Kenyan women are having the lowest number of children in East Africa, translating to smaller family sizes compared to their counterparts in Burundi and Uganda, which are leading the region's child bearing race.
A newly released report shows that Kenya's fertility rate -- average births per woman -- has stagnated at 3.9, or about four children in the past two years, having dropped from an average of five in 2008.
At 3.9, Kenya's fertility rate is below Africa's average of 4.6 or about five children for every woman but still higher than the global average of 2.5, according to World Population Data prepared by US-based Population Reference Bureau (PRB).
The shift in fertility rates has changed the pecking order in the region where Burundi tops the list with a fertility rate of 5.5, or nearly six children for every woman, followed by Uganda (5.4), Tanzania (5.2), Ethiopia (4.6), Rwanda (4.2) and Kenya (3.9).
"Several forces are driving this drop in Kenya's fertility rate, including higher education levels among womenfolk, late onset of motherhood as women advance in careers hence a shorter biological lifespan for having babies and increased contraceptive use," said Nelly Bosire, a private childbirth expert.
Kenyan women appear to be heeding calls by global policy shapers, including the United Nations, for smaller family sizes as a socio-economic tool for better allocation of family resources.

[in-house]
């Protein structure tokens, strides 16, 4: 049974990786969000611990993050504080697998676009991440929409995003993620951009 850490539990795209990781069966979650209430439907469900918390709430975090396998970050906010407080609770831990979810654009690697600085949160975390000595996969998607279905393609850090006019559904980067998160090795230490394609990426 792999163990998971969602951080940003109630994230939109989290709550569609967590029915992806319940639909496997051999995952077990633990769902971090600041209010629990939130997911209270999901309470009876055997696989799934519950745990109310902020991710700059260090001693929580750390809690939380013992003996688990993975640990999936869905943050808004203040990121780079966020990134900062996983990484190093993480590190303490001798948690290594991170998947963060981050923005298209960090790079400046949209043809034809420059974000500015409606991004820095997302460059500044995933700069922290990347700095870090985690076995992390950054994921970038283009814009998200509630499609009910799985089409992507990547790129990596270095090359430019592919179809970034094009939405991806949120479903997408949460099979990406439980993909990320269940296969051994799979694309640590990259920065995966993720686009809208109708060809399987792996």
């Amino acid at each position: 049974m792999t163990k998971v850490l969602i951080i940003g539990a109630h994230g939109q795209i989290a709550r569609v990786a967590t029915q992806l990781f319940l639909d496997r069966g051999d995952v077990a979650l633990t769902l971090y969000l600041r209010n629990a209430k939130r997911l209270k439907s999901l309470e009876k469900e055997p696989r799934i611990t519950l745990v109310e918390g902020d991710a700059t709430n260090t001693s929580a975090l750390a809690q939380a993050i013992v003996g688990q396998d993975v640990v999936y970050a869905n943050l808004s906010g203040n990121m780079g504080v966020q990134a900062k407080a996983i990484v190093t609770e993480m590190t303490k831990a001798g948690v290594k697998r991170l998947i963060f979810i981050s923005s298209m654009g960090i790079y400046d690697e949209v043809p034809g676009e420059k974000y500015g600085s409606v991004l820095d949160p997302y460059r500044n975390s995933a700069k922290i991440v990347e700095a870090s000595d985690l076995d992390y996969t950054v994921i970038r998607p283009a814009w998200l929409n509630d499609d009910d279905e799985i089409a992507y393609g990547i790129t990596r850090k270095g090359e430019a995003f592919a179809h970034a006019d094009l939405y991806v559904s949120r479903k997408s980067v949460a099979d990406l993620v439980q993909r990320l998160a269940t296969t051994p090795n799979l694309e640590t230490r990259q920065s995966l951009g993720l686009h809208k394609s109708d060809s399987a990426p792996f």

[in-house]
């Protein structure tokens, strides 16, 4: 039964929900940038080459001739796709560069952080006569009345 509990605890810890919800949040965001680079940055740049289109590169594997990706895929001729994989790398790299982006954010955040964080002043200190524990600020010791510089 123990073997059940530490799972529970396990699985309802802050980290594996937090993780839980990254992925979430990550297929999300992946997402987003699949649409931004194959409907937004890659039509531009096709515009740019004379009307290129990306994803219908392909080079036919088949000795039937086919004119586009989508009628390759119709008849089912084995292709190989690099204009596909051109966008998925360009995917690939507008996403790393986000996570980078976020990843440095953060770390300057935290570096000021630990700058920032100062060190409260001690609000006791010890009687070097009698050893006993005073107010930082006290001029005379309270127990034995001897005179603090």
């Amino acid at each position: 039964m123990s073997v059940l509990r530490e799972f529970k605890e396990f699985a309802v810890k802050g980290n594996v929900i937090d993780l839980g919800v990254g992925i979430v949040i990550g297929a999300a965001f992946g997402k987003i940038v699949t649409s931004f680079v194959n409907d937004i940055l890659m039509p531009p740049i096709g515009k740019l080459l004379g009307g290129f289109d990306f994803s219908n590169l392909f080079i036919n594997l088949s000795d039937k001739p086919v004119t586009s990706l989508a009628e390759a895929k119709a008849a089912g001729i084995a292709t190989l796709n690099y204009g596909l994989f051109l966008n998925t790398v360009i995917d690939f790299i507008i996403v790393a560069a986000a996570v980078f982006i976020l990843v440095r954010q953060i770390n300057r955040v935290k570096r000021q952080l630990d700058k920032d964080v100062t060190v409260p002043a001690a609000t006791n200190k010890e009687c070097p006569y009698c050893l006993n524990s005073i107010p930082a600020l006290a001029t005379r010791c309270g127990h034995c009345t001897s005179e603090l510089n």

Kenya's fertility rate has dipped steeply, from 8.1 children in 1978 to 3.9 currently, and a further drop to 2.4 is expected in the next three decades.
But even as the size of the Kenyan family shrinks, the population is projected to nearly double in the next three decades to 96 million in 2050 from the current 49 million.
This growth, especially of the workforce, could serve as a key economic engine if tapped and put to productive use but could also be a big source of pain if left untapped.
Former World Bank's lead economist for Kenya, Wolfgang Fengler, said having more children ceased to be the driver of Kenya's population growth in 2000.
"Due to high fertility rates in previous decades, there are many more families in Kenya today and so even though families are smaller, the total number of children continues to grow," said Dr Fengler, adding that Kenyans are also living longer.
Dr Fengler said Kenya was undergoing a demographic transformation characterised by a decline in births and a drop in deaths as life expectancy rises.
"This means the working-age population segment will grow much faster than that of the young and elderly population group, reducing dependency," he said.
"The main reason why families are opting to have a few children is the cost of living, which has increased over the past few years. Families now want a number of children they can take care of comfortably," said Maxwell Okoth, a healthcare practitioner.